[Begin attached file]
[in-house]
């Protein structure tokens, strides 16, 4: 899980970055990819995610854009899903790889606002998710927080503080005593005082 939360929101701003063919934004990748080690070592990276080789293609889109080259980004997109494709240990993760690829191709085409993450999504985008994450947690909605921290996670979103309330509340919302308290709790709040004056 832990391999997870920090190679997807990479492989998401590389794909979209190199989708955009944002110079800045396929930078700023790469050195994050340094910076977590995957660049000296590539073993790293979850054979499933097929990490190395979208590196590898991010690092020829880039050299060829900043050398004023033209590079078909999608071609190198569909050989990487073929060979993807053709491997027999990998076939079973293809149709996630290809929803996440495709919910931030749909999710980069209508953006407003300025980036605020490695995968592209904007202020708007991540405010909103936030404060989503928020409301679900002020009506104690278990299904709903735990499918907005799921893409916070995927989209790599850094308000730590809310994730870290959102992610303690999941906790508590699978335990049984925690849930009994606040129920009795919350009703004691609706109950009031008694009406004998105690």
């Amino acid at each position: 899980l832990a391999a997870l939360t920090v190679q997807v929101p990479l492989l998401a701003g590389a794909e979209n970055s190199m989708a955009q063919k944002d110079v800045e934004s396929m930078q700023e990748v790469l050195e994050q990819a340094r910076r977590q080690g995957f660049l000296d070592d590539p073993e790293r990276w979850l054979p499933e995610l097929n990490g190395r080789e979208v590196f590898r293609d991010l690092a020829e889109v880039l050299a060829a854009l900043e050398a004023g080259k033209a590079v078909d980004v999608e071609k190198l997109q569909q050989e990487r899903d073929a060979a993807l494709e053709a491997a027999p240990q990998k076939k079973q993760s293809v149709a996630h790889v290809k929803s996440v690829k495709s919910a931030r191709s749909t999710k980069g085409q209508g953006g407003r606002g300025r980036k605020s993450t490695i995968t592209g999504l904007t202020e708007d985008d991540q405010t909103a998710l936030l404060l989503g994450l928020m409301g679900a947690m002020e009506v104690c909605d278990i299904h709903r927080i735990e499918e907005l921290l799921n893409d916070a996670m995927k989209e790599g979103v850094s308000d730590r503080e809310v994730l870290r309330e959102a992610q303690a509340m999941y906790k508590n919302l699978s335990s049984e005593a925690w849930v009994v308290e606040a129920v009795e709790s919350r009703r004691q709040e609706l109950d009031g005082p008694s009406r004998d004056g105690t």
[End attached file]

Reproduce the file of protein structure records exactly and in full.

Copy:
[in-house]
């Protein structure tokens, strides 16, 4: 899980970055990819995610854009899903790889606002998710927080503080005593005082 939360929101701003063919934004990748080690070592990276080789293609889109080259980004997109494709240990993760690829191709085409993450999504985008994450947690909605921290996670979103309330509340919302308290709790709040004056 832990391999997870920090190679997807990479492989998401590389794909979209190199989708955009944002110079800045396929930078700023790469050195994050340094910076977590995957660049000296590539073993790293979850054979499933097929990490190395979208590196590898991010690092020829880039050299060829900043050398004023033209590079078909999608071609190198569909050989990487073929060979993807053709491997027999990998076939079973293809149709996630290809929803996440495709919910931030749909999710980069209508953006407003300025980036605020490695995968592209904007202020708007991540405010909103936030404060989503928020409301679900002020009506104690278990299904709903735990499918907005799921893409916070995927989209790599850094308000730590809310994730870290959102992610303690999941906790508590699978335990049984925690849930009994606040129920009795919350009703004691609706109950009031008694009406004998105690």
């Amino acid at each position: 899980l832990a391999a997870l939360t920090v190679q997807v929101p990479l492989l998401a701003g590389a794909e979209n970055s190199m989708a955009q063919k944002d110079v800045e934004s396929m930078q700023e990748v790469l050195e994050q990819a340094r910076r977590q080690g995957f660049l000296d070592d590539p073993e790293r990276w979850l054979p499933e995610l097929n990490g190395r080789e979208v590196f590898r293609d991010l690092a020829e889109v880039l050299a060829a854009l900043e050398a004023g080259k033209a590079v078909d980004v999608e071609k190198l997109q569909q050989e990487r899903d073929a060979a993807l494709e053709a491997a027999p240990q990998k076939k079973q993760s293809v149709a996630h790889v290809k929803s996440v690829k495709s919910a931030r191709s749909t999710k980069g085409q209508g953006g407003r606002g300025r980036k605020s993450t490695i995968t592209g999504l904007t202020e708007d985008d991540q405010t909103a998710l936030l404060l989503g994450l928020m409301g679900a947690m002020e009506v104690c909605d278990i299904h709903r927080i735990e499918e907005l921290l799921n893409d916070a996670m995927k989209e790599g979103v850094s308000d730590r503080e809310v994730l870290r309330e959102a992610q303690a509340m999941y906790k508590n919302l699978s335990s049984e005593a925690w849930v009994v308290e606040a129920v009795e709790s919350r009703r004691q709040e609706l109950d009031g005082p008694s009406r004998d004056g105690t």